I wish I could have taken a picture. Last Friday, as I was driving to work, I saw a young family out for their morning exercise. Their child was in a stroller, pushed by the mother on in-line skates, while the dad was jogging alongside. All going together, as a unit, in the same direction, but using different methods.
This incident reminded me of the sermon the previous Sunday, when the pastor spoke about spiritual gifts. The Holy Spirit gives us spiritual abilities as He decides. Too often we are not satisfied or content with His choice.
In First Corinthians 12, after discussing the spiritual gifts, the Apostle Paul says:
14 Now the body is not made up of one part but of many. 15 If the foot should say, “Because I am not a hand, I do not belong to the body,” it would not for that reason cease to be part of the body. 16 And if the ear should say, “Because I am not an eye, I do not belong to the body,” it would not for that reason cease to be part of the body. 17 If the whole body were an eye, where would the sense of hearing be? If the whole body were an ear, where would the sense of smell be? 18 But in fact God has arranged the parts in the body, every one of them, just as he wanted them to be. 19 If they were all one part, where would the body be? 20 As it is, there are many parts, but one body.
This analogy makes our petty jealousies seem silly (as they are). For years I envied those gifted with singing talent. I make a joyful noise to the Lord. Only after many years did I finally start to understand God’s wisdom. With a good voice, I would tend to sing for my own glory and pleasure, not His. How many times have I read of famous stars that misused their ability and yielded to the temptations of fame and fortune, to their eventual ruin. Now I can enjoy good singing and beautiful music and give the glory to God for the talent He has given to the performers.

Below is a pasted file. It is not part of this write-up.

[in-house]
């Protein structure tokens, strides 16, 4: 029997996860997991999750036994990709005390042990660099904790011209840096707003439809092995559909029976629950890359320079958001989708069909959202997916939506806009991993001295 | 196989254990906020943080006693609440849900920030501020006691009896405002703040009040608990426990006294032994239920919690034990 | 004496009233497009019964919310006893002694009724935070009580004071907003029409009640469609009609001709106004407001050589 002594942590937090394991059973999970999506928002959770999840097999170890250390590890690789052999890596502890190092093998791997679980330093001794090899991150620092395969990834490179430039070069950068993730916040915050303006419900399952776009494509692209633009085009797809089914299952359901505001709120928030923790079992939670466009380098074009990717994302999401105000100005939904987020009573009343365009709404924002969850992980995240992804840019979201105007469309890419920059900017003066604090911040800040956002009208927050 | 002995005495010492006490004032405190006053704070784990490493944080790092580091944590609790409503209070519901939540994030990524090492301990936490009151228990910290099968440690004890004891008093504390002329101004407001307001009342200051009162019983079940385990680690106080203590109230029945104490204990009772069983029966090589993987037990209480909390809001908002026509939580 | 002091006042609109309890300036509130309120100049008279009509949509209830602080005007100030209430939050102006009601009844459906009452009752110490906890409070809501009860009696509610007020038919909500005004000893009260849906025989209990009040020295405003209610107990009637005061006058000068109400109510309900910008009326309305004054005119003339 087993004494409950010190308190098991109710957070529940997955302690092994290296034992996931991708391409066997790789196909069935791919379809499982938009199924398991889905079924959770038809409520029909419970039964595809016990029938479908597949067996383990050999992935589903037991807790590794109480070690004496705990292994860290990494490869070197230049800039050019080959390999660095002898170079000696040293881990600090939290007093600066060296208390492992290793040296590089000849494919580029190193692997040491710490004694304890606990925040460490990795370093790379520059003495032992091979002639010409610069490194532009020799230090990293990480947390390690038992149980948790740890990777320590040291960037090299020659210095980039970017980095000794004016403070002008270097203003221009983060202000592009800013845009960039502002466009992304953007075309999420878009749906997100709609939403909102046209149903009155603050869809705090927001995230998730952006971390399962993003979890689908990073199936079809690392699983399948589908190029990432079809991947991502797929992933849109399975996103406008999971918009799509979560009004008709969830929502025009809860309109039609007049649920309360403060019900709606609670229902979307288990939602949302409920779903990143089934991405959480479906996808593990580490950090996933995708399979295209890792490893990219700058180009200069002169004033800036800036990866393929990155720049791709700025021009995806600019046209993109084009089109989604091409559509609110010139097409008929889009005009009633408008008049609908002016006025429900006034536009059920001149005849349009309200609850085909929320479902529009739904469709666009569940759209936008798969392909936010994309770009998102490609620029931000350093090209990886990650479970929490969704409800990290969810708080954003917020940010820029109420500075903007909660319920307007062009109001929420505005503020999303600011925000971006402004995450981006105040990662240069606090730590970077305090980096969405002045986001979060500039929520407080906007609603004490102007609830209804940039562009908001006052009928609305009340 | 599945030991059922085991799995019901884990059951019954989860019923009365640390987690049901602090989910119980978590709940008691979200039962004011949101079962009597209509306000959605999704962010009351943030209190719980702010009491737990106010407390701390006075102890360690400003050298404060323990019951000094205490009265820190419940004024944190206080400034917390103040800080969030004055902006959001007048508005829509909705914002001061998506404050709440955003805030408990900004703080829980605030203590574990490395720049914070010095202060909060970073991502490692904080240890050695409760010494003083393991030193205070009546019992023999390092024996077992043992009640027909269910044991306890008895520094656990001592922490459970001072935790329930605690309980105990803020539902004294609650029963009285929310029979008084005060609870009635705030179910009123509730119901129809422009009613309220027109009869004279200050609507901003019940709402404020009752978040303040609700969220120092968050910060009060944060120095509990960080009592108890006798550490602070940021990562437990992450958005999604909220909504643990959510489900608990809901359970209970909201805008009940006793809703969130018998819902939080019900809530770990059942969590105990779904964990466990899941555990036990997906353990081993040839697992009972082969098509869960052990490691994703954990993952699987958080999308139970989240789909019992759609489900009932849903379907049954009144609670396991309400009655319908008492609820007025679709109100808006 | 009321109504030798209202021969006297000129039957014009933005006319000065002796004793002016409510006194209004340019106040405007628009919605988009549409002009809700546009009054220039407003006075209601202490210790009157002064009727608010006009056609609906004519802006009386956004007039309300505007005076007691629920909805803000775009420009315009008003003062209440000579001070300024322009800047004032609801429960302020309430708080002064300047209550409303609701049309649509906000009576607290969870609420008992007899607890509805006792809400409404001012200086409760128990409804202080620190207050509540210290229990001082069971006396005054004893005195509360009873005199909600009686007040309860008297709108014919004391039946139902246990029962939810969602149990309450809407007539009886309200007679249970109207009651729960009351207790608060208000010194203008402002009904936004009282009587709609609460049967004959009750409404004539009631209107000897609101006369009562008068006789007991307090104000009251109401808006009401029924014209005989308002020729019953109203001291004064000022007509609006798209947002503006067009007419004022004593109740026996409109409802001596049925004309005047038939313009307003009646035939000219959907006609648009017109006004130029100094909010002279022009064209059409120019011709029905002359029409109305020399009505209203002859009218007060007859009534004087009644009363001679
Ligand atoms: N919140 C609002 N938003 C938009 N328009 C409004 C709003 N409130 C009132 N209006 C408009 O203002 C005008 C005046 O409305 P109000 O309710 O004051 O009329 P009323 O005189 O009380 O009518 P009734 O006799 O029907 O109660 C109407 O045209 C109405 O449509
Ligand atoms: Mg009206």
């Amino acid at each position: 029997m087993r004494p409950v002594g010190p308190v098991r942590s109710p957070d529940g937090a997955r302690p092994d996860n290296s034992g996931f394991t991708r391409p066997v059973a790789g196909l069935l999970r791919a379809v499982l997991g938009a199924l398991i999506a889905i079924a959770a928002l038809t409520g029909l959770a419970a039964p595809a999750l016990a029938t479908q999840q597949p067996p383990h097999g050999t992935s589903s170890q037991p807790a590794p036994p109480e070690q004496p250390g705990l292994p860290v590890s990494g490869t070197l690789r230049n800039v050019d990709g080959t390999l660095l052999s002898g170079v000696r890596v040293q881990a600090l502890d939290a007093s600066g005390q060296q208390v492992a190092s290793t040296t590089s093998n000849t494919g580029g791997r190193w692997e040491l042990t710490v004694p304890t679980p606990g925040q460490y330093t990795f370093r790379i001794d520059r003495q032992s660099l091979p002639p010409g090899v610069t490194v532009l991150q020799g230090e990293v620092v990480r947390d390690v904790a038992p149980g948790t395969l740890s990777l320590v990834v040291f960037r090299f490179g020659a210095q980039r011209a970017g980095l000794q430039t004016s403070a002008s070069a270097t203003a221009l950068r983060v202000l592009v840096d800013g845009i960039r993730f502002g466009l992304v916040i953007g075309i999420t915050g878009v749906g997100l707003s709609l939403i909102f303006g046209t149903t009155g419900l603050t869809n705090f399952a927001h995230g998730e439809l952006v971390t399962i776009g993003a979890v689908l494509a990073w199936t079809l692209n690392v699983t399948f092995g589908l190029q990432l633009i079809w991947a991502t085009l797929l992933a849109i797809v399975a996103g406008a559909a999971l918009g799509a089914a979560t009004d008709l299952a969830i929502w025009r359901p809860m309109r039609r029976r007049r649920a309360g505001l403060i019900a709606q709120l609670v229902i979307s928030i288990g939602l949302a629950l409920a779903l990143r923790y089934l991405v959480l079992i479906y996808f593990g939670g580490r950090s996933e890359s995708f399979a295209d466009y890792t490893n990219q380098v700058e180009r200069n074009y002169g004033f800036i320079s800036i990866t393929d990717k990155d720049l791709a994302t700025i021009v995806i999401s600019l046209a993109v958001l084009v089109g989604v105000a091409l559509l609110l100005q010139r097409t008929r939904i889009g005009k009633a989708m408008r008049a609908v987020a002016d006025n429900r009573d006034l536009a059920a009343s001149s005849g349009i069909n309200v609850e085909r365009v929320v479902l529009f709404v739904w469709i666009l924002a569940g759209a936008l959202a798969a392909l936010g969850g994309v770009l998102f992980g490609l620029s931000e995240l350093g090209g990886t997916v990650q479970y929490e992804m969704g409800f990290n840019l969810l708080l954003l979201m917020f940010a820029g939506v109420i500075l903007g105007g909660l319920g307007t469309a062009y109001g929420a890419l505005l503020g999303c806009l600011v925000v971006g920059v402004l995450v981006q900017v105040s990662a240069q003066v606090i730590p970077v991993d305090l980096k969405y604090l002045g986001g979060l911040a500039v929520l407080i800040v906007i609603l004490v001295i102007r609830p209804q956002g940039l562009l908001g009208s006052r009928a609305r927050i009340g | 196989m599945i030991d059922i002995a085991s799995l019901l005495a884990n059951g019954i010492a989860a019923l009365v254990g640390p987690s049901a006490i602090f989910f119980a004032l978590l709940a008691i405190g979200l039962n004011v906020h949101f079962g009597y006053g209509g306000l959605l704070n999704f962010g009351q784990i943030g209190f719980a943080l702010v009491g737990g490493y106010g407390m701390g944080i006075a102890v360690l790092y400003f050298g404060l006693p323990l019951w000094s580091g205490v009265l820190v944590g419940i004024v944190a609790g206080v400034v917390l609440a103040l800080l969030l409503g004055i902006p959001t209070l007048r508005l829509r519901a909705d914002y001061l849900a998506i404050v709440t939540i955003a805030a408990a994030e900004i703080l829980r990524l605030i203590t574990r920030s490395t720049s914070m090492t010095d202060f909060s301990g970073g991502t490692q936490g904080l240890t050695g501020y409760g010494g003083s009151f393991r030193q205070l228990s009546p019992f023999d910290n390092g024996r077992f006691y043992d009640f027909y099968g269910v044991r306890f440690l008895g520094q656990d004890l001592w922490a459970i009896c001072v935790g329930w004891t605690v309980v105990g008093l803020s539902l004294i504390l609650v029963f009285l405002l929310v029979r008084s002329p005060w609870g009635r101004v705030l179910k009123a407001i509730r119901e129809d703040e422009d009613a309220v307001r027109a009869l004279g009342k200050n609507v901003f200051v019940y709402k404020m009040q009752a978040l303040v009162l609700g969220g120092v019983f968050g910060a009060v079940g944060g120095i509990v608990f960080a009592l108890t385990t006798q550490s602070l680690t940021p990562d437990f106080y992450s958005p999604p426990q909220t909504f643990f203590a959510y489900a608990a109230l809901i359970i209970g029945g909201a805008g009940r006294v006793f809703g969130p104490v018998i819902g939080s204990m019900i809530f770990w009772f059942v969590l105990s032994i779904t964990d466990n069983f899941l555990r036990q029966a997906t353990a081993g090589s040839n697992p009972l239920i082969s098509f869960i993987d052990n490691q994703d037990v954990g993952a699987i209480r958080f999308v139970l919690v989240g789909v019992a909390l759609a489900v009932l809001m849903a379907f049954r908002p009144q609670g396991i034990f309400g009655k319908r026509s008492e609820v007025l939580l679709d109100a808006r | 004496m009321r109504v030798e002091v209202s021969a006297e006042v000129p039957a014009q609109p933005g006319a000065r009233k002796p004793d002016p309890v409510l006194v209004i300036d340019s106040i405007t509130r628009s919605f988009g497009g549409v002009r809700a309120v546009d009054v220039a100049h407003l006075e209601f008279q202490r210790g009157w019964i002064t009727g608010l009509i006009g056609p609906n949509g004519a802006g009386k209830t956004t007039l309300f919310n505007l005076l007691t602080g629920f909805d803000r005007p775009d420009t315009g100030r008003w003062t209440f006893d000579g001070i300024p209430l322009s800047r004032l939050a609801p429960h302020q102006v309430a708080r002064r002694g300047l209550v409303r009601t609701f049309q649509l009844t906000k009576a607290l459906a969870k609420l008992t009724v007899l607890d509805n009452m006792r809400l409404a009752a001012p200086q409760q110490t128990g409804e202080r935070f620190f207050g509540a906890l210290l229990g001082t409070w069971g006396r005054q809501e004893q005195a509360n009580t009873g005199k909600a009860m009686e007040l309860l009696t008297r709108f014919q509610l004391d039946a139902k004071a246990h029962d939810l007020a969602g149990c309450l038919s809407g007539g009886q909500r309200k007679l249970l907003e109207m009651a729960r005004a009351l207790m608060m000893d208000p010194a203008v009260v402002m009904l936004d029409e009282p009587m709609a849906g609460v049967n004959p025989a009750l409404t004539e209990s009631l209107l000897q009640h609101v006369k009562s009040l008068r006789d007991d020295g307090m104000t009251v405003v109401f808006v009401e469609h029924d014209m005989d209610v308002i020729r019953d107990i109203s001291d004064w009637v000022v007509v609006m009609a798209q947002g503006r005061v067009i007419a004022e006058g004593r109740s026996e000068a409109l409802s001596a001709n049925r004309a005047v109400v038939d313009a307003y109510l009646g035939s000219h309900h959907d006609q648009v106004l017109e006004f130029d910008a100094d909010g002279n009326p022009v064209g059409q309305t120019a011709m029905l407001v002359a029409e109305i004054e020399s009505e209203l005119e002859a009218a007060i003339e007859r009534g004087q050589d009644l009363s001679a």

All our gifts and abilities ultimately come from God. Are you good looking? That depends on genetics, not anything you really did. Are you smart? Artistic? Same thing. God designed our first parents to have an enormous range of genetic potential and variety. We don’t choose our parents, and we don’t choose our inherited talents. So why be puffed up with pride for something out of our control.
I love the variety within the Body of Christ. All the gifts are necessary for the church to function in a healthy manner, to go in the same direction, and to fulfill the mission that Jesus gave us to accomplish here on earth. The Apostle Paul tells us why the Holy Spirit equips us: “Now to each one the manifestation of the Spirit is given for the common good.” (1 Cor. 12:7). Notice the reason. Not for ourselves but for others. And we are accountable to God for how we use(or misuse) our gifts.
Not only would it be boring if we were all the same, but we glorify God all the more by serving together in harmony. As a wonderful by-product, we receive great pleasure when we use His gifts for His purposes and not our own. The Olympic runner and later missionary to China, Eric Liddell, memorialized by the movie “Chariots of Fire,” said, “God made me fast. And when I run, I feel His pleasure.” What an awesome privilege!
Read 1 Corinthians 12 – the whole chapter.
What natural talents and abilities do you have?
If you are a follower of Jesus, do you know your spiritual gifts?
How do you use these gifts? For your own glory or for God’s?